Description: 2019-04-04
    Keywords: estuarine hydrodynamics ; wave energy ; equilibrium wave ; anthropogenic impact
    Repository Name: Woods Hole Open Access Server
    Type: Article
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  • 7
    Publication Date: 2019-03-22
    Description: Author Posting. © American Geophysical Union, 2018. This article is posted here by permission of American Geophysical Union for personal use, not for redistribution. The definitive version was published in Journal of Geophysical Research: Oceans 123 (2018): 6779-6799, doi:10.1029/2017JC013625.
    Description: Observations of water levels, waves, currents, and bathymetry collected for a month at an unstratified tidal inlet with a shallow (1 to 2 m deep) ebb shoal are used to evaluate the asymmetry in flows and dynamics owing to inertia and waves. Along‐channel currents ranged from −1.5 to 0.6 m/s (positive inland) inside the main (3 to 5 m deep) channel crossing the ebb shoal. Net discharge is negligible, and ebb dominance of the channel flows is owing to inflow and outflow asymmetries near the inlet mouth. Offshore wave heights ranged from 0.5 to 2.5 m. During moderate to large wave events (offshore significant wave heights 〉1.2 m), wave forcing enhanced onshore mass flux near the shoal edge and inside the inlet, leading to reduced ebb flow dominance. Momentum balances estimated with the water depths, currents, and waves simulated with a quasi 3‐D numerical model reproduce the momentum balances estimated from the observations reasonably well. Both observations and simulations suggest that ebb‐dominant bottom stresses are balanced by the ebb‐dominant pressure gradient and the tidally asymmetric inertia, which is a sink (source) of momentum on flood (ebb). Simulations with and without waves suggest that waves drive local and nonlocal changes in the water levels and flows. Specifically, breaking waves at the offshore edge of the ebb shoal induce setup and partially block the ebb jet (local effects), which leads to a more onshore‐directed mass flux, changes to the advection across the ebb shoal, and increased water levels inside the inlet mouth (nonlocal effects).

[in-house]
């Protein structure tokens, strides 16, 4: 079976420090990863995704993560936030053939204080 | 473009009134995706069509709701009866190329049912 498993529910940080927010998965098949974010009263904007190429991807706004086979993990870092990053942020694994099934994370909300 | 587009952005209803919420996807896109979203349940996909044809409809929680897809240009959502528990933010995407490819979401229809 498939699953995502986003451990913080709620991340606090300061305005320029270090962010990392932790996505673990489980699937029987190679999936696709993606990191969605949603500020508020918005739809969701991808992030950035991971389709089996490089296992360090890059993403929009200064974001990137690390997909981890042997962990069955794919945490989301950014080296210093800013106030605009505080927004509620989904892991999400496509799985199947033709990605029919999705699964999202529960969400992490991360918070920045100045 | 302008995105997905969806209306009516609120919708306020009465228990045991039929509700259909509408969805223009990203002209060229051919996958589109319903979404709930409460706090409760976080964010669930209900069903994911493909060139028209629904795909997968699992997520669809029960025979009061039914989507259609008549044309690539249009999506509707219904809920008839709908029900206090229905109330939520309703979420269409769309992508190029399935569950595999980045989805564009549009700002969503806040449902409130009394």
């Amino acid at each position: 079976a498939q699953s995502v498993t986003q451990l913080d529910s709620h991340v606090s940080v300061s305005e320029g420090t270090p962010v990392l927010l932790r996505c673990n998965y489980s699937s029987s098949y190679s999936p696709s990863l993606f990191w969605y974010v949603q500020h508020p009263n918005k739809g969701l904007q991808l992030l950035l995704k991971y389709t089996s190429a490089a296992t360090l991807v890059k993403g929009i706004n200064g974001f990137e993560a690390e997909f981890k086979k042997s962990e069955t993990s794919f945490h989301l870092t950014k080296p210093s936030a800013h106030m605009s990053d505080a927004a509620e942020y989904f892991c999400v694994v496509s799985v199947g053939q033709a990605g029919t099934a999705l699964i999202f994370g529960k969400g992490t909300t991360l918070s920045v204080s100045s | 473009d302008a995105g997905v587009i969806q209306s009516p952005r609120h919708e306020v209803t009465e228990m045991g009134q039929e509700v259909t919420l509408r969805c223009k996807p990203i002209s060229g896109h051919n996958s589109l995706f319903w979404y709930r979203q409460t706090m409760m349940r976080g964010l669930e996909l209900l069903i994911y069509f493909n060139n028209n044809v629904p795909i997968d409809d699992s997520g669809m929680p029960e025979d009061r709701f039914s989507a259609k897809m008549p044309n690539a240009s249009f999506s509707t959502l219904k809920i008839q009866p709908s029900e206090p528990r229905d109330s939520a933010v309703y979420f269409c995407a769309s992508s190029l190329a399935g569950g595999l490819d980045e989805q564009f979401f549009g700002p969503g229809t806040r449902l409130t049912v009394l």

Description: WHOI Coastal Ocean Institute Student Research; Office of the Assistant Secretary of Defense for Research and Engineering; National Defense Science and Engineering; National Science Foundation; Office of Naval Research
    Description: 2019-03-22
    Keywords: Inlets ; Waves ; Inertia ; Tidal asymmetry ; Ebb shoal
    Repository Name: Woods Hole Open Access Server
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  • 8
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  • 10
    Publication Date: 2018-09-01
    Print ISSN: 2169-9275
    Electronic ISSN: 2169-9291
    Topics: Geosciences , Physics